All indications are that the MPLA is using food as a way to increase its leverage over UNITA. Angola is on the brink of a serious and deadly situation. The callous lack of a response by the MPLA and their continued inaction shows the lengths to which the regime will go to retain power. It is apparent that the MPLA is willing barter with human life. The world community must responds before thousands more die in this humanitarian crisis.

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[Page: H10043]

MPLA Allegedly Murders Priest At Cahombo

Jamba, Wednesday, October 10--[dateline as received] A group of MPLA [Popular Movement for the Liberation of Angola] soldiers stationed in Cahombo, near Menongue, in Cuando Cubango Province, has killed a Catholic priest and a congregation member during an armed robbery on the weekend.

Informed sources, among them eye-witnesses in the Cuando Cubango provincial capital, said the victims, Father Firmino and Jone Mendes, were killed in their church during Sunday mass in Chikimbili village.

It was not immediately known why MPLA troops have targetted members of the religion. However, relations between the regime and Catholic Church have worsened ever since the pastoral letter published last November which called for a ceasefire and multi-party elections aimed at peace in Angola which angered the MPLA regime.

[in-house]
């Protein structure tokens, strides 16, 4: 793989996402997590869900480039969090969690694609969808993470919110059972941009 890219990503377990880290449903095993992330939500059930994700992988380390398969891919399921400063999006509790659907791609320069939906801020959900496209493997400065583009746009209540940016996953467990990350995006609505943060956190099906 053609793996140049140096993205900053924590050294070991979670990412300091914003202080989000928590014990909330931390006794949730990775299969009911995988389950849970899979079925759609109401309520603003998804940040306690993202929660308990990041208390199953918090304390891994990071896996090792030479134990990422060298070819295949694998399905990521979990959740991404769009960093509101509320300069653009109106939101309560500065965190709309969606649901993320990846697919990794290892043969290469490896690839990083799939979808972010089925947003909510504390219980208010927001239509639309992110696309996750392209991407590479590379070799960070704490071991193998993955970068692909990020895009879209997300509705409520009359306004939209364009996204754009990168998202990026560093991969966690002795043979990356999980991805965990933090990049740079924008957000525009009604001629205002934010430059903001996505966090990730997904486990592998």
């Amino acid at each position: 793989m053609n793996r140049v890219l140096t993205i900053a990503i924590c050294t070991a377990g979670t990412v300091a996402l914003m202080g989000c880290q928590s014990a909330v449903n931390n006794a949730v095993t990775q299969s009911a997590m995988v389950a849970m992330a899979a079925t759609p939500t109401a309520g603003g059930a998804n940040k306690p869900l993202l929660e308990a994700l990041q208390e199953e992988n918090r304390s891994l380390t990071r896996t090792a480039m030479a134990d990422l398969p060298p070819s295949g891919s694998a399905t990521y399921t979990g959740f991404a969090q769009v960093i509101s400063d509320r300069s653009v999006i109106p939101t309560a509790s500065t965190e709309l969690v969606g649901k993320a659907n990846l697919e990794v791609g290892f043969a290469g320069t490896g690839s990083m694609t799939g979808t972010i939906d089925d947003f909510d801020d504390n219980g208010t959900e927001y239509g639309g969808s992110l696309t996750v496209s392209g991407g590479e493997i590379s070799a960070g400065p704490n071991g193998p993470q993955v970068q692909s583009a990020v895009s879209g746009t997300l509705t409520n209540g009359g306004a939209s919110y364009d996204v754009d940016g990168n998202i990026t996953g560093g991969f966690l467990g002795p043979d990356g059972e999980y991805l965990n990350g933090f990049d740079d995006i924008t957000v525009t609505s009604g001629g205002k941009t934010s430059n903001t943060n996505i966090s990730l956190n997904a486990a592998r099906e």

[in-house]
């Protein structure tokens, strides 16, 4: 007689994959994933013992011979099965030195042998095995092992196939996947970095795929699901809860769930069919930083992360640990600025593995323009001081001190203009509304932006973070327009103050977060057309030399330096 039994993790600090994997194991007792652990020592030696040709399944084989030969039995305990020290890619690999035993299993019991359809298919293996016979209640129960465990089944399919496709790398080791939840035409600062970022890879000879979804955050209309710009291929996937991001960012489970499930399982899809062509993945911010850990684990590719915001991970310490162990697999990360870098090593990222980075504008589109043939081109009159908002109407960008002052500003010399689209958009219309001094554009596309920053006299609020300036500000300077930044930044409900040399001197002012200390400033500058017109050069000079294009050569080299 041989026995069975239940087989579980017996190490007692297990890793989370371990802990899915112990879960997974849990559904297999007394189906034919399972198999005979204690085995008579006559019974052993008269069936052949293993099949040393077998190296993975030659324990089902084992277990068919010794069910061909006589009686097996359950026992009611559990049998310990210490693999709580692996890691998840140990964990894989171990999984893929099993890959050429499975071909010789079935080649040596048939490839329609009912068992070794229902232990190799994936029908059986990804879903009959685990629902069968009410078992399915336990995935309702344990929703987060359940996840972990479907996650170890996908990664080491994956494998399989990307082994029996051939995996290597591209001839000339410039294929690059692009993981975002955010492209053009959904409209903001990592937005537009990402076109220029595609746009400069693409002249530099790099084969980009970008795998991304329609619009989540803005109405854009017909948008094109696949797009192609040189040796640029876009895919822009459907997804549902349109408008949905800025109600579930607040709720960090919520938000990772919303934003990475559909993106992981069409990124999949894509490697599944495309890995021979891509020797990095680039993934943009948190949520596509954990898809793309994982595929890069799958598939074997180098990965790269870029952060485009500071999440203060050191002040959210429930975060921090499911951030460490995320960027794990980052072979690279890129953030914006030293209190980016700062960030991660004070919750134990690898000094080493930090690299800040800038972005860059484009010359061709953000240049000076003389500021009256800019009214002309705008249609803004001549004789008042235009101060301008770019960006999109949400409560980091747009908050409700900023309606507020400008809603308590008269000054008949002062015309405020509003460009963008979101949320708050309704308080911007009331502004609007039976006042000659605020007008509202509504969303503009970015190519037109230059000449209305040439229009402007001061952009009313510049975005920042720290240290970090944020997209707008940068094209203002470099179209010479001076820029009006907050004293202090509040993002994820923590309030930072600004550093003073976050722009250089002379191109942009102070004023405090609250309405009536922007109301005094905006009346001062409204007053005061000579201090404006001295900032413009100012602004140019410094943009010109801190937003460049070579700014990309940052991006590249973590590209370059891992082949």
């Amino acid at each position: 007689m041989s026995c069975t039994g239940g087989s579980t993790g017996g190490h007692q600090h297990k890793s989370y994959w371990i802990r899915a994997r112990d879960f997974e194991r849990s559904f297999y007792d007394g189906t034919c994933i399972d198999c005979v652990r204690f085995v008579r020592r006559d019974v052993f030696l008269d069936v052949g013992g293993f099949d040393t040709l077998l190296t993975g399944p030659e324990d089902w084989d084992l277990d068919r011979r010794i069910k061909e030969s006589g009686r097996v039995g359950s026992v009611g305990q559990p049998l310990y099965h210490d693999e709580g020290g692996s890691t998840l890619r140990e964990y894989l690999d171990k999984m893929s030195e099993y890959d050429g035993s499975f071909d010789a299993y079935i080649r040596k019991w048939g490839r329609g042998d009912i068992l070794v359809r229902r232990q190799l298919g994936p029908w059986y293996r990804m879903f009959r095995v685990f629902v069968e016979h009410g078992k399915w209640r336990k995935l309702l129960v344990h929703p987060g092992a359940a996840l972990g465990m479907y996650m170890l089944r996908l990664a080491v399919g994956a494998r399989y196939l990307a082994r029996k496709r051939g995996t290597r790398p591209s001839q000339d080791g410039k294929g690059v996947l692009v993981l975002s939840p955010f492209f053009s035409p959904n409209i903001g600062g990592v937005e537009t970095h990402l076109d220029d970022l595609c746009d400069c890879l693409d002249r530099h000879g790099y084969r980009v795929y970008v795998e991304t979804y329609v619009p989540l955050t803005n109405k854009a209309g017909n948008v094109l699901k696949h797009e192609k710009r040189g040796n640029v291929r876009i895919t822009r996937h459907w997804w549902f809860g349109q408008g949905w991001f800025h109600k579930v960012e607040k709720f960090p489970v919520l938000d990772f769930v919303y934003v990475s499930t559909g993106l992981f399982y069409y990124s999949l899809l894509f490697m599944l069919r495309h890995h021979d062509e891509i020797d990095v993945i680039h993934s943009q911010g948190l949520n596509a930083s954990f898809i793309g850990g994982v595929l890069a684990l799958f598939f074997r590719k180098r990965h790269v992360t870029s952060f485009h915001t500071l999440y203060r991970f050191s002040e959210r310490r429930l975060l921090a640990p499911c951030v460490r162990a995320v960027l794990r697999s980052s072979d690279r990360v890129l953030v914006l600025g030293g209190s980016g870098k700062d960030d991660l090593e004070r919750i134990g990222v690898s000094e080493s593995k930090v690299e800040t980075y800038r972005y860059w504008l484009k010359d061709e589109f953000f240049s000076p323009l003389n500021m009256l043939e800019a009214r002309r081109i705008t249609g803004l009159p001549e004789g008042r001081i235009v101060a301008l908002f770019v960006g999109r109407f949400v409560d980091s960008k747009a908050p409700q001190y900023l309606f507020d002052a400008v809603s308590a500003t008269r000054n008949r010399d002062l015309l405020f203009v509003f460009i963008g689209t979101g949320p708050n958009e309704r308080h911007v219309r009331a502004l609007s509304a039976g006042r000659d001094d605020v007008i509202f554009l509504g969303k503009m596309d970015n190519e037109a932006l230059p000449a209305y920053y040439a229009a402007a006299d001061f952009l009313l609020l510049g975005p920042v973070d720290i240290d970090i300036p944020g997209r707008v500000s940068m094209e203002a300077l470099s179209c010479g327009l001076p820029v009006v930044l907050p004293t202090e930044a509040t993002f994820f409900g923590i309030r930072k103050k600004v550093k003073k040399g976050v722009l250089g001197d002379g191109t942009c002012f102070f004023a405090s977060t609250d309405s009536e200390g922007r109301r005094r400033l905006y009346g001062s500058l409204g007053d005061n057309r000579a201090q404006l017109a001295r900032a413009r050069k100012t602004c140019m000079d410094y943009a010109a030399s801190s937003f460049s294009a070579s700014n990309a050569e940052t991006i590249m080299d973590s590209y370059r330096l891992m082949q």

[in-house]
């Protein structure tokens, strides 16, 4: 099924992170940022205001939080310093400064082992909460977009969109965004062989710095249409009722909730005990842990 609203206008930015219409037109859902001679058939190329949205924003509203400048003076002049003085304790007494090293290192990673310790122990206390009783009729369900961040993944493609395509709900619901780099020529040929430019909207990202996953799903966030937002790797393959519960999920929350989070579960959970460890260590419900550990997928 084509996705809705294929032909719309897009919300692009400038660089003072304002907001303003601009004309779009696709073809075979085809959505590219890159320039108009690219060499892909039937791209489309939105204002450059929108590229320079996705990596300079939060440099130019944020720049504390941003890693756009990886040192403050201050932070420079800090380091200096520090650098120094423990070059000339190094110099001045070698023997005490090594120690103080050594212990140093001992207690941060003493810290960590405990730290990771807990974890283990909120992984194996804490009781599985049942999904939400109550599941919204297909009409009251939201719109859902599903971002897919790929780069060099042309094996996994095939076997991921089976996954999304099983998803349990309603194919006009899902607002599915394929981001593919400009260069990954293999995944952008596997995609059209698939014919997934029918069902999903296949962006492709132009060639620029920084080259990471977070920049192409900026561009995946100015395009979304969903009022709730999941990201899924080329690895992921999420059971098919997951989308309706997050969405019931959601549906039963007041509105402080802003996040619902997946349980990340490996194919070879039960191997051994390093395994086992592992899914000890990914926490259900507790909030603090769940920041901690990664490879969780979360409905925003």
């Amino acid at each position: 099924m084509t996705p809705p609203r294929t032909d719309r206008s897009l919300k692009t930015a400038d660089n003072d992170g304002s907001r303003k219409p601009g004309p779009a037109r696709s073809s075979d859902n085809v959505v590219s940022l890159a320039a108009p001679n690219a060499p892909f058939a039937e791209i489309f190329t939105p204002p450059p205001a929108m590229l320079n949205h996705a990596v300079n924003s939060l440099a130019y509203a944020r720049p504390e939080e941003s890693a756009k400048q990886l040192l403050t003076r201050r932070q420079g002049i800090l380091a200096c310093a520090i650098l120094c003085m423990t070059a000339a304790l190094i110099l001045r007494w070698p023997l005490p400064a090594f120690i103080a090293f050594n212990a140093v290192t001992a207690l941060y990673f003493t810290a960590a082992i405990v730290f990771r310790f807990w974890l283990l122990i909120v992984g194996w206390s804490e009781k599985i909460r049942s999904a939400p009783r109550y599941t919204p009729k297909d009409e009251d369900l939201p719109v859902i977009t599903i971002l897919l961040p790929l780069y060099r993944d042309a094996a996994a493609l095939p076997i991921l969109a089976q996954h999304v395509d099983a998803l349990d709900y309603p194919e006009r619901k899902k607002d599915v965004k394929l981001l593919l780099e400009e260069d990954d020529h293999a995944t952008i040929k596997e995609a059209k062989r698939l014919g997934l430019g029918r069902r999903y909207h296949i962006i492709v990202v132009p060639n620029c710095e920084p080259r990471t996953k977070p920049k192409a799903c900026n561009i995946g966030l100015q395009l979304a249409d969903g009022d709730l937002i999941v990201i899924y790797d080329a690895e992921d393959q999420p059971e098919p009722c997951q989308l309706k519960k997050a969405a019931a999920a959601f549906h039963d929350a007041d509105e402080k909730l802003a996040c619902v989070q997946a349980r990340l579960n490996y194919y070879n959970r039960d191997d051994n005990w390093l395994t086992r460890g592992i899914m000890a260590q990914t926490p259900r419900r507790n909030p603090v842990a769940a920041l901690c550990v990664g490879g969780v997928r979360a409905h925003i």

Meanwhile, an elderly woman identified as Domingas Vunda of Camongua village was reported killed by another group of MPLA soldiers stationed at Cambache two days when she complained to the troops about the robbing of her personal property, including chickens at her home.

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From the Washington Post, October 8, 1990

[FROM THE WASHINGTON POST, OCTOBER 8, 1990]

The Angola Debate

There is light at the end of the tunnel of Angola's 15-year civil war. The government and its UNITA challengers have shredded the country and demonstrated that either can defeat the other; they are engaged in direct negotiations. Their respective Soviet and American supporters are working in their fashions to turn them toward a cease-fire and political settlement in the coming months.

If this works, it will follow from a line of Reagan administration policy continued by President Bush. One early result was South Africa's delivery of independence to Namibia. A Second was the departure--completed in Namibia, close in Angola--of Communist Cuba's expeditionary forces. The third would be a settlement in Angola. There American policy has sought not just to move out the Cubans but also to encourage Angolan national reconciliation and to persuade the Soviets that the price of their continued support for an unrepresentative local government is too high.

It is this last segment of American policy in Angola--raising the price to Moscow--that is now being debated in Congress. Everyone wants the Cubans to go home. Everybody wants a political settlement. But the Kremlin, disturbingly slow to apply its `new political thinking' in Angola, has kept immense aid flowing; its annual support, though down perhaps by a billion dollars from the 1987 peak, is put at $500 million. Meanwhile, some in Congress are opposed to or tired of sustaining Jonas Savimbi's UNITA, for which the Bush administration reportedly seeks $60 million. Voices in Congress demand that American aid be phased down or out. Some would use Rube Goldberg-type legislative instructions to try to arrange Soviet reciprocity, and some would simply end the aid.